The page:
What is Diary Study?

I knew diary study was going to come up eventually. It’s kind of been the purple elephant I’ve ignored when talking about the various UX testing methodologies that are popular and unique. The problem is, I really don’t like the diary study model, for a multitude of reasons, and I think by the end of this, you may agree with me, but then, if you’re not bothered by the uphill climb of using this, then you may actually be enthralled with it. We’ll see which is which. What it Is: Well, it’s exactly what it sounds like it’d be. Test subjects will keep a diary or journal of their use of a program. They will discuss what they did each time, how their experience went, how they felt about it, and any problems or ways they see it could improve. Then, these journals are studied by the designers, and this gives them a fix on a number of aspects of usability. For one, it lets them see what kind of mental and emotional journey they are having, and if it matches what you intend. It shows how customers behave and what they try to do when confronted with the interface. It also gives you an inside view of things they’d like you to do that maybe you never thought of trying. Also, you know the things you do that annoys them, because sometimes features we design annoy customers when we expected them to help them. The Problems With This: It’s a tedious process. There’s no technological way at the moment to streamline this process and reduce man hours and abstractions to a less atrocious level. Well, people have to write their diaries and be consistent, which is the first obstacle. But, after that, people have to pour through them, and study the different experiences, record them as metrics, and create reports and retrospectives out of the sum total, for study by the team. This takes forever, the data’s kind of fuzzy and soft, and it’s just not an efficient way to handle all of this. But, the unique insight it provides does make it kind of tantalizing at times, doesn’t it? Maybe Solving the Problem: It’s that lack of automation and stricter metrics which is this concept’s downfall and why I don’t like it. Maybe refining the journal to a form per entry, with comments as a field, and then some smart regular expression parsing for tracking trends in the comments could actually save this idea. But, this is not proven, as I’ve not seen it attempted. I’d like to see it, but honestly, I think for now, testing for usability is still best handled by classic models that just do heuristic analysis and the like. Maybe in the future, that technology will open this up as a tremendously powerful way of handling it, and it’ll be the gamification to usability’s training. It’s due for a shake up like that, so why not? If any developers are reading this, get on that. Otherwise, diary study is never going to be as viable as it could be, and we’ll be stuck with old, tedious practices.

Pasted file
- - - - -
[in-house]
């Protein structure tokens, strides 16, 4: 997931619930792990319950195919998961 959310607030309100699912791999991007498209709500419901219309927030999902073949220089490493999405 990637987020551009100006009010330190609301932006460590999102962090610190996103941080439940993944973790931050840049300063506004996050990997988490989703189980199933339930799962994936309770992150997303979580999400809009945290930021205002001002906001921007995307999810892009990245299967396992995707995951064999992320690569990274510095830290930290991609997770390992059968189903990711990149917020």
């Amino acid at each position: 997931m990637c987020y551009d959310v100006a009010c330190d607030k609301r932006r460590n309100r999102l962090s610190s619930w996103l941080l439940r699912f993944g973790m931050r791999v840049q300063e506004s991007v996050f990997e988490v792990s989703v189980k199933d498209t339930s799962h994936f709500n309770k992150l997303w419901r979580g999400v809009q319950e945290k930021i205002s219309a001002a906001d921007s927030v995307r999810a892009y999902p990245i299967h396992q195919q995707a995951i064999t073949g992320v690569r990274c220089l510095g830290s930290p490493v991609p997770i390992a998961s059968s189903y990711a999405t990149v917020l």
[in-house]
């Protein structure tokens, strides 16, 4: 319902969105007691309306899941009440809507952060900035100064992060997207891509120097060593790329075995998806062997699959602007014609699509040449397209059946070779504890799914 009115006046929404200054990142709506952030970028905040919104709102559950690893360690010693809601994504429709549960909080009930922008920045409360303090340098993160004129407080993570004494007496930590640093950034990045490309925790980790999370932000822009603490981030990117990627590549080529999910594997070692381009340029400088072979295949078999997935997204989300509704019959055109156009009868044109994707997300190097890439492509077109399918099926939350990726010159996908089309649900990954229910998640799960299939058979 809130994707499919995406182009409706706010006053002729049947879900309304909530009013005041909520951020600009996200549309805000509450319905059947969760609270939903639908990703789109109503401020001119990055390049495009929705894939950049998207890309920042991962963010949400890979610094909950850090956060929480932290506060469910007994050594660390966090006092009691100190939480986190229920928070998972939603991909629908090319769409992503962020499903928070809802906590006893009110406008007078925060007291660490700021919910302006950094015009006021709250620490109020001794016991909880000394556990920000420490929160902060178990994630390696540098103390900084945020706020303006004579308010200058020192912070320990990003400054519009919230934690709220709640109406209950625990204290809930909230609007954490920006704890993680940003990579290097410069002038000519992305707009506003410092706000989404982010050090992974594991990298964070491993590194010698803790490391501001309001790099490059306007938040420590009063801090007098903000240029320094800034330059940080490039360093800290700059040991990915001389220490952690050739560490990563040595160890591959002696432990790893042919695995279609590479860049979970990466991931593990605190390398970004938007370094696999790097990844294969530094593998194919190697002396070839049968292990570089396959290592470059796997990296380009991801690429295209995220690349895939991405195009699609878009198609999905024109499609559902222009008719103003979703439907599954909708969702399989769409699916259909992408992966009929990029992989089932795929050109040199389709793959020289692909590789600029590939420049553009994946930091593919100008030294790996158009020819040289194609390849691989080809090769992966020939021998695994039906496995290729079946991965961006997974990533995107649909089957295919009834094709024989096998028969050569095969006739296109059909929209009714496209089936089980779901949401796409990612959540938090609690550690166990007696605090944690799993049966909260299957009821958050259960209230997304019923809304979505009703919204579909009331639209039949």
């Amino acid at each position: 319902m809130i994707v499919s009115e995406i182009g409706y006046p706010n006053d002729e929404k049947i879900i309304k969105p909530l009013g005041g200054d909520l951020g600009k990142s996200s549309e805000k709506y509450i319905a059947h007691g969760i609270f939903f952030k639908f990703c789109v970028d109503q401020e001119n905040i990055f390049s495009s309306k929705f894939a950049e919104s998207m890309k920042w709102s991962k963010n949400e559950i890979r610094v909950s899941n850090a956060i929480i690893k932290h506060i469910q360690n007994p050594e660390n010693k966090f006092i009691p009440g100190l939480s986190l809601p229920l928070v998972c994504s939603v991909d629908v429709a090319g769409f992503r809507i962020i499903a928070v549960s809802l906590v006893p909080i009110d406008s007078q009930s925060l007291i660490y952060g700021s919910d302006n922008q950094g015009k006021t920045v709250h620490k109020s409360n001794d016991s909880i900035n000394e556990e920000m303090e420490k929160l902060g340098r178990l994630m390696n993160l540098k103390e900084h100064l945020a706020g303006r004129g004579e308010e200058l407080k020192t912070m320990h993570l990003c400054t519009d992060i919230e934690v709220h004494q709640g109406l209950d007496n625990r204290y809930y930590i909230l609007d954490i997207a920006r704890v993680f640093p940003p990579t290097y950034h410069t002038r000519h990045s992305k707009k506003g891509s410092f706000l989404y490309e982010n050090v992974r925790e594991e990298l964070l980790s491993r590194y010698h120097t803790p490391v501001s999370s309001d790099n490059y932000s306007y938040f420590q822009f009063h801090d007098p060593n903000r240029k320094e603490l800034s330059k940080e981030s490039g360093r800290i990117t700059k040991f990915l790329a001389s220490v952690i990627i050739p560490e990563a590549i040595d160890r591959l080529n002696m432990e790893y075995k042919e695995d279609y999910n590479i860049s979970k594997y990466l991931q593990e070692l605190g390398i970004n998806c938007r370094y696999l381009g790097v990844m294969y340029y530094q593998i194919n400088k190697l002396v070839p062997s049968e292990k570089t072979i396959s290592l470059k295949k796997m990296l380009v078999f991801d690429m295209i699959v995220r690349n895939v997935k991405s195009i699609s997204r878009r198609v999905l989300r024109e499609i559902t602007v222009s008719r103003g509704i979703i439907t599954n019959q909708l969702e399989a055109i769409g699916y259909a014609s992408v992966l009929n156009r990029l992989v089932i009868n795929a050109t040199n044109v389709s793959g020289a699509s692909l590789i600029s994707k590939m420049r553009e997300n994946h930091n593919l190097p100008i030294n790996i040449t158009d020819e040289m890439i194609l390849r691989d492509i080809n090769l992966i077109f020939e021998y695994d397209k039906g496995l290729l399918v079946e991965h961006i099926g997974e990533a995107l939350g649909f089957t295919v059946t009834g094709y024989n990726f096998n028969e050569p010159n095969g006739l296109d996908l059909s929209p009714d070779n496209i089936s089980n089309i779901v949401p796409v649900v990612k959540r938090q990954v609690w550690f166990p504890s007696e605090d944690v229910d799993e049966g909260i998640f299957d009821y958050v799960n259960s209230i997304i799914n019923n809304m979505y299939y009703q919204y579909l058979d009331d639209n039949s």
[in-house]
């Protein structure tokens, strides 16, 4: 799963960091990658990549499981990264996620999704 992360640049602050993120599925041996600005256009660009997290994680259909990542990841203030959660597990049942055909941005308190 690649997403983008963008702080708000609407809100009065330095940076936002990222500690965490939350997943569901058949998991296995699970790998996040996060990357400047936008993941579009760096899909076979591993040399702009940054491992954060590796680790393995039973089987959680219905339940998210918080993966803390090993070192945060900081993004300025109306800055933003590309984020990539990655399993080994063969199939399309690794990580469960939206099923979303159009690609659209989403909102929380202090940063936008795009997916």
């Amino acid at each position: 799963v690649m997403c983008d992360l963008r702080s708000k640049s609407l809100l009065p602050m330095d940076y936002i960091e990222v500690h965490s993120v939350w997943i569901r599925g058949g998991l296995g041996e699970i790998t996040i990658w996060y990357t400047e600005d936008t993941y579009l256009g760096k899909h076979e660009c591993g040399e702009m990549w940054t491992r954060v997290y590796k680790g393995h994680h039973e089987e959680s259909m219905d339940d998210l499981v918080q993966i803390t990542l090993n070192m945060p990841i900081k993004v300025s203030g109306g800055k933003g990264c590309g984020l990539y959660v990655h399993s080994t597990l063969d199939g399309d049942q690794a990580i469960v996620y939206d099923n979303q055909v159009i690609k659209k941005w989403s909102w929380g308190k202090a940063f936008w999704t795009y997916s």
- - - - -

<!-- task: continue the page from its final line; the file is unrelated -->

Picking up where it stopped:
Megan Wilson is user experience specialist & editor of UX Motel. She is also the Quality Assurance and UX Specialist at WalkMe Megan.w(at)walkme.com